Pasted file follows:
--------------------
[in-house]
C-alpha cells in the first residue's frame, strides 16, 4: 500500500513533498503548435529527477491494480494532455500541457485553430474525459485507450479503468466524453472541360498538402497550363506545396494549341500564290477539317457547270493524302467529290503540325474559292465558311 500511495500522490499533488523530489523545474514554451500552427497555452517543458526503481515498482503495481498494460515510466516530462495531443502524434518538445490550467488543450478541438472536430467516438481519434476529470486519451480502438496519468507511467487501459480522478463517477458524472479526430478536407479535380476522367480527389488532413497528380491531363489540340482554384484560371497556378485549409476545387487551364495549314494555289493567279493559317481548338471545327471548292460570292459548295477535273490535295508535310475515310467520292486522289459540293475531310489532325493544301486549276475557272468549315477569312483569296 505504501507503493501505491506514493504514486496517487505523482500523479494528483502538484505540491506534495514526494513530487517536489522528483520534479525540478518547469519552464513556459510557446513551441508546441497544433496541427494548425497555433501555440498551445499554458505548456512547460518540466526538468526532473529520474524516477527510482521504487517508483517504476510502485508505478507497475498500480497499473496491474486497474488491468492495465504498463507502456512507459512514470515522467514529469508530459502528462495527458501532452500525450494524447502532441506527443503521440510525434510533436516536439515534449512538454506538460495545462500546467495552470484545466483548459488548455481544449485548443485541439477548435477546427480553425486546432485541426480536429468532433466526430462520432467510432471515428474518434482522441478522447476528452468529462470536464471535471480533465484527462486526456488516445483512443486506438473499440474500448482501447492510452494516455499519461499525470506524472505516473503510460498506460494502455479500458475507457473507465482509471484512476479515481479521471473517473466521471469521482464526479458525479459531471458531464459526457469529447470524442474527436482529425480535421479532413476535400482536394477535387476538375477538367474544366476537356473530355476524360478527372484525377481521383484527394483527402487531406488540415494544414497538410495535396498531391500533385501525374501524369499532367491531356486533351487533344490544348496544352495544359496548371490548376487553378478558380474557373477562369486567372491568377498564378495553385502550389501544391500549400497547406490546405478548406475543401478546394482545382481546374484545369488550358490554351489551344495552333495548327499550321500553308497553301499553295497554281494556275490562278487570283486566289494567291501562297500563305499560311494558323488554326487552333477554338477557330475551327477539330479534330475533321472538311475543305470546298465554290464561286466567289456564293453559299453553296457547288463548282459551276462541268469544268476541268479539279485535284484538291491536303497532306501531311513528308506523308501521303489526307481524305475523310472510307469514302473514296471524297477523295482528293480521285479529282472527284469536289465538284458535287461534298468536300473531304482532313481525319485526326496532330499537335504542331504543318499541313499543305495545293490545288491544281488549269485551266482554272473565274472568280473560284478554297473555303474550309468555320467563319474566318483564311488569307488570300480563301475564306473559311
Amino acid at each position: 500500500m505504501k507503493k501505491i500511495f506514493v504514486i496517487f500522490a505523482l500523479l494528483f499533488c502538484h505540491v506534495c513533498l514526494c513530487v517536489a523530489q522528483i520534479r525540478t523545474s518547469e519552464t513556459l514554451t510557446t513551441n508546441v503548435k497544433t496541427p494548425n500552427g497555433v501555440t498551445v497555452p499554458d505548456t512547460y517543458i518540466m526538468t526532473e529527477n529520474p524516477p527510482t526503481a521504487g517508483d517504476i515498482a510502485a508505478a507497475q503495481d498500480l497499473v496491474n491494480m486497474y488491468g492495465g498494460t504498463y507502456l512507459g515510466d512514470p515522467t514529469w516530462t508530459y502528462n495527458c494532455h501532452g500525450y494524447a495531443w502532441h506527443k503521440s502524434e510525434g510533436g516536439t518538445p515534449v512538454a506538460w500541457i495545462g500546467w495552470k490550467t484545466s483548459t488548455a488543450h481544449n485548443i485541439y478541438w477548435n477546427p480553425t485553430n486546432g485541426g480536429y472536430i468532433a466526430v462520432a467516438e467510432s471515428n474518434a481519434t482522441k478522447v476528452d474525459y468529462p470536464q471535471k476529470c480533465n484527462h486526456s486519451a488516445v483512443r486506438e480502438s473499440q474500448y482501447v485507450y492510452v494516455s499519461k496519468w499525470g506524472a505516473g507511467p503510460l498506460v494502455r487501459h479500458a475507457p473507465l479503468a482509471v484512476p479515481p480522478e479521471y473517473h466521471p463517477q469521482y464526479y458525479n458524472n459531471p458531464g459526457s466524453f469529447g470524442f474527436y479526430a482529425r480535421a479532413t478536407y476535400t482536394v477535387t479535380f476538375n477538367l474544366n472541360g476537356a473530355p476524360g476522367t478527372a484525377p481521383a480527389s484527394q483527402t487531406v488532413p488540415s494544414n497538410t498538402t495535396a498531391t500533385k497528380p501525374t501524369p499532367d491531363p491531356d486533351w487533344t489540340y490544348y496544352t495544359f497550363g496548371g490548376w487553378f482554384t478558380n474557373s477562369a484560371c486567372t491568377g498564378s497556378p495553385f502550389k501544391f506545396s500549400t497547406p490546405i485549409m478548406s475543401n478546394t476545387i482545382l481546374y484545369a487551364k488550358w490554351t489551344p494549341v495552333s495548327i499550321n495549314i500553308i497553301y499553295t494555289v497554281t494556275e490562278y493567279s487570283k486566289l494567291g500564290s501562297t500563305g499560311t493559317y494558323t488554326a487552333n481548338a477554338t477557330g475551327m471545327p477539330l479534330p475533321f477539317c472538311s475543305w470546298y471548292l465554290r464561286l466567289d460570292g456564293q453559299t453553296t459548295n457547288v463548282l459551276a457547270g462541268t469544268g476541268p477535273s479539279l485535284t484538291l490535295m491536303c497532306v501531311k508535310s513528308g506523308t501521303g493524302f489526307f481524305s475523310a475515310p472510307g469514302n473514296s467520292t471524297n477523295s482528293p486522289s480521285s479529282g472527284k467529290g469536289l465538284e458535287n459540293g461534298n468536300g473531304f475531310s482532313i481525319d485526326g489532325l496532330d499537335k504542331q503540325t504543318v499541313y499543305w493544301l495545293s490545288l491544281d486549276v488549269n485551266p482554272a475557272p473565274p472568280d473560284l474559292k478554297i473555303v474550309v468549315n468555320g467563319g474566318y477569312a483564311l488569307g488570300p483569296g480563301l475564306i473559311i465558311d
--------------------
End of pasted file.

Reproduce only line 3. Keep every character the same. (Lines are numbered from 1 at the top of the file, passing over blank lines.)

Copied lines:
Amino acid at each position: 500500500m505504501k507503493k501505491i500511495f506514493v504514486i496517487f500522490a505523482l500523479l494528483f499533488c502538484h505540491v506534495c513533498l514526494c513530487v517536489a523530489q522528483i520534479r525540478t523545474s518547469e519552464t513556459l514554451t510557446t513551441n508546441v503548435k497544433t496541427p494548425n500552427g497555433v501555440t498551445v497555452p499554458d505548456t512547460y517543458i518540466m526538468t526532473e529527477n529520474p524516477p527510482t526503481a521504487g517508483d517504476i515498482a510502485a508505478a507497475q503495481d498500480l497499473v496491474n491494480m486497474y488491468g492495465g498494460t504498463y507502456l512507459g515510466d512514470p515522467t514529469w516530462t508530459y502528462n495527458c494532455h501532452g500525450y494524447a495531443w502532441h506527443k503521440s502524434e510525434g510533436g516536439t518538445p515534449v512538454a506538460w500541457i495545462g500546467w495552470k490550467t484545466s483548459t488548455a488543450h481544449n485548443i485541439y478541438w477548435n477546427p480553425t485553430n486546432g485541426g480536429y472536430i468532433a466526430v462520432a467516438e467510432s471515428n474518434a481519434t482522441k478522447v476528452d474525459y468529462p470536464q471535471k476529470c480533465n484527462h486526456s486519451a488516445v483512443r486506438e480502438s473499440q474500448y482501447v485507450y492510452v494516455s499519461k496519468w499525470g506524472a505516473g507511467p503510460l498506460v494502455r487501459h479500458a475507457p473507465l479503468a482509471v484512476p479515481p480522478e479521471y473517473h466521471p463517477q469521482y464526479y458525479n458524472n459531471p458531464g459526457s466524453f469529447g470524442f474527436y479526430a482529425r480535421a479532413t478536407y476535400t482536394v477535387t479535380f476538375n477538367l474544366n472541360g476537356a473530355p476524360g476522367t478527372a484525377p481521383a480527389s484527394q483527402t487531406v488532413p488540415s494544414n497538410t498538402t495535396a498531391t500533385k497528380p501525374t501524369p499532367d491531363p491531356d486533351w487533344t489540340y490544348y496544352t495544359f497550363g496548371g490548376w487553378f482554384t478558380n474557373s477562369a484560371c486567372t491568377g498564378s497556378p495553385f502550389k501544391f506545396s500549400t497547406p490546405i485549409m478548406s475543401n478546394t476545387i482545382l481546374y484545369a487551364k488550358w490554351t489551344p494549341v495552333s495548327i499550321n495549314i500553308i497553301y499553295t494555289v497554281t494556275e490562278y493567279s487570283k486566289l494567291g500564290s501562297t500563305g499560311t493559317y494558323t488554326a487552333n481548338a477554338t477557330g475551327m471545327p477539330l479534330p475533321f477539317c472538311s475543305w470546298y471548292l465554290r464561286l466567289d460570292g456564293q453559299t453553296t459548295n457547288v463548282l459551276a457547270g462541268t469544268g476541268p477535273s479539279l485535284t484538291l490535295m491536303c497532306v501531311k508535310s513528308g506523308t501521303g493524302f489526307f481524305s475523310a475515310p472510307g469514302n473514296s467520292t471524297n477523295s482528293p486522289s480521285s479529282g472527284k467529290g469536289l465538284e458535287n459540293g461534298n468536300g473531304f475531310s482532313i481525319d485526326g489532325l496532330d499537335k504542331q503540325t504543318v499541313y499543305w493544301l495545293s490545288l491544281d486549276v488549269n485551266p482554272a475557272p473565274p472568280d473560284l474559292k478554297i473555303v474550309v468549315n468555320g467563319g474566318y477569312a483564311l488569307g488570300p483569296g480563301l475564306i473559311i465558311d